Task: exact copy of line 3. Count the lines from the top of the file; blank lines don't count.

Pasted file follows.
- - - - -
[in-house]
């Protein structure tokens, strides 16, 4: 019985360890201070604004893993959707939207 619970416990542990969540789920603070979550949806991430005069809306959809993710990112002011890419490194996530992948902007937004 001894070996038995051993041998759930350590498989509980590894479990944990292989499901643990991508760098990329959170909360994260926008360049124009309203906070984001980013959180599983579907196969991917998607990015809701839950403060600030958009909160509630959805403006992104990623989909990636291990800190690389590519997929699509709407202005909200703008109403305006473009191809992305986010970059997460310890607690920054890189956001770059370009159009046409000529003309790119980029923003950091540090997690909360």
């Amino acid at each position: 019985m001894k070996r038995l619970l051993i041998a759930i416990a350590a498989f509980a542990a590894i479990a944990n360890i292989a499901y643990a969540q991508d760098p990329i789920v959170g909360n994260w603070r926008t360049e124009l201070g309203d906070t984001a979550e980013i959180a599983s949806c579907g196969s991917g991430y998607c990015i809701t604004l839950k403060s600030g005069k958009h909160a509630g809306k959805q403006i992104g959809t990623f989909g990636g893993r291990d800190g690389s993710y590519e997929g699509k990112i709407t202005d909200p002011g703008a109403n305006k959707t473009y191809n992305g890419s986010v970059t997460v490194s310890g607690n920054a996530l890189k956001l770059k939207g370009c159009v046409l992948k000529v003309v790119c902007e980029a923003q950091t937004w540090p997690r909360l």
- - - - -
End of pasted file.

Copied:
């Amino acid at each position: 019985m001894k070996r038995l619970l051993i041998a759930i416990a350590a498989f509980a542990a590894i479990a944990n360890i292989a499901y643990a969540q991508d760098p990329i789920v959170g909360n994260w603070r926008t360049e124009l201070g309203d906070t984001a979550e980013i959180a599983s949806c579907g196969s991917g991430y998607c990015i809701t604004l839950k403060s600030g005069k958009h909160a509630g809306k959805q403006i992104g959809t990623f989909g990636g893993r291990d800190g690389s993710y590519e997929g699509k990112i709407t202005d909200p002011g703008a109403n305006k959707t473009y191809n992305g890419s986010v970059t997460v490194s310890g607690n920054a996530l890189k956001l770059k939207g370009c159009v046409l992948k000529v003309v790119c902007e980029a923003q950091t937004w540090p997690r909360l």